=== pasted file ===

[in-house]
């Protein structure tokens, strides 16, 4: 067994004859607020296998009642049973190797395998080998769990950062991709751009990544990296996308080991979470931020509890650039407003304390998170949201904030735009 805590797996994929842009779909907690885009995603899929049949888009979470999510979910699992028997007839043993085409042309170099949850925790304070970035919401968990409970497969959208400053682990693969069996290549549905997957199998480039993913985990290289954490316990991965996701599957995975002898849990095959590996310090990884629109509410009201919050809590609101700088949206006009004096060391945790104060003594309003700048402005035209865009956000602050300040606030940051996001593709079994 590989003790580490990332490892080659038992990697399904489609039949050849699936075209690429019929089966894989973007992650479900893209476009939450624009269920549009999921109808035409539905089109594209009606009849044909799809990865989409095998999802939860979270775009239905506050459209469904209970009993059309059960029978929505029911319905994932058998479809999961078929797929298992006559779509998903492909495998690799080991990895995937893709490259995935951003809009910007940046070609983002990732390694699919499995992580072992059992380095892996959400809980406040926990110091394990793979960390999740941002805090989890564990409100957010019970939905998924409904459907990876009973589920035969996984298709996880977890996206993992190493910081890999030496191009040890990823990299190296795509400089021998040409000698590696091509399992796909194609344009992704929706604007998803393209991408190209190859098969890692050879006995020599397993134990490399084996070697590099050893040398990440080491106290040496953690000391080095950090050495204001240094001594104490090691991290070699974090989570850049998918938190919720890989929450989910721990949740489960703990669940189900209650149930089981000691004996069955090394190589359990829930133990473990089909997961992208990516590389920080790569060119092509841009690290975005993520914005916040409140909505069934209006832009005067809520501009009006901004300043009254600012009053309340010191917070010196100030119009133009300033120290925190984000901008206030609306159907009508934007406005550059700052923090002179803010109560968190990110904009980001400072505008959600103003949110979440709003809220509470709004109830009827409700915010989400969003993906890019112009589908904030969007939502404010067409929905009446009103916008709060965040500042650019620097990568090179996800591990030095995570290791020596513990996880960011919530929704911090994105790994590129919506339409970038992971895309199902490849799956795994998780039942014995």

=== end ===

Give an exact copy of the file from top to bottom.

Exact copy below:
[in-house]
């Protein structure tokens, strides 16, 4: 067994004859607020296998009642049973190797395998080998769990950062991709751009990544990296996308080991979470931020509890650039407003304390998170949201904030735009 805590797996994929842009779909907690885009995603899929049949888009979470999510979910699992028997007839043993085409042309170099949850925790304070970035919401968990409970497969959208400053682990693969069996290549549905997957199998480039993913985990290289954490316990991965996701599957995975002898849990095959590996310090990884629109509410009201919050809590609101700088949206006009004096060391945790104060003594309003700048402005035209865009956000602050300040606030940051996001593709079994 590989003790580490990332490892080659038992990697399904489609039949050849699936075209690429019929089966894989973007992650479900893209476009939450624009269920549009999921109808035409539905089109594209009606009849044909799809990865989409095998999802939860979270775009239905506050459209469904209970009993059309059960029978929505029911319905994932058998479809999961078929797929298992006559779509998903492909495998690799080991990895995937893709490259995935951003809009910007940046070609983002990732390694699919499995992580072992059992380095892996959400809980406040926990110091394990793979960390999740941002805090989890564990409100957010019970939905998924409904459907990876009973589920035969996984298709996880977890996206993992190493910081890999030496191009040890990823990299190296795509400089021998040409000698590696091509399992796909194609344009992704929706604007998803393209991408190209190859098969890692050879006995020599397993134990490399084996070697590099050893040398990440080491106290040496953690000391080095950090050495204001240094001594104490090691991290070699974090989570850049998918938190919720890989929450989910721990949740489960703990669940189900209650149930089981000691004996069955090394190589359990829930133990473990089909997961992208990516590389920080790569060119092509841009690290975005993520914005916040409140909505069934209006832009005067809520501009009006901004300043009254600012009053309340010191917070010196100030119009133009300033120290925190984000901008206030609306159907009508934007406005550059700052923090002179803010109560968190990110904009980001400072505008959600103003949110979440709003809220509470709004109830009827409700915010989400969003993906890019112009589908904030969007939502404010067409929905009446009103916008709060965040500042650019620097990568090179996800591990030095995570290791020596513990996880960011919530929704911090994105790994590129919506339409970038992971895309199902490849799956795994998780039942014995």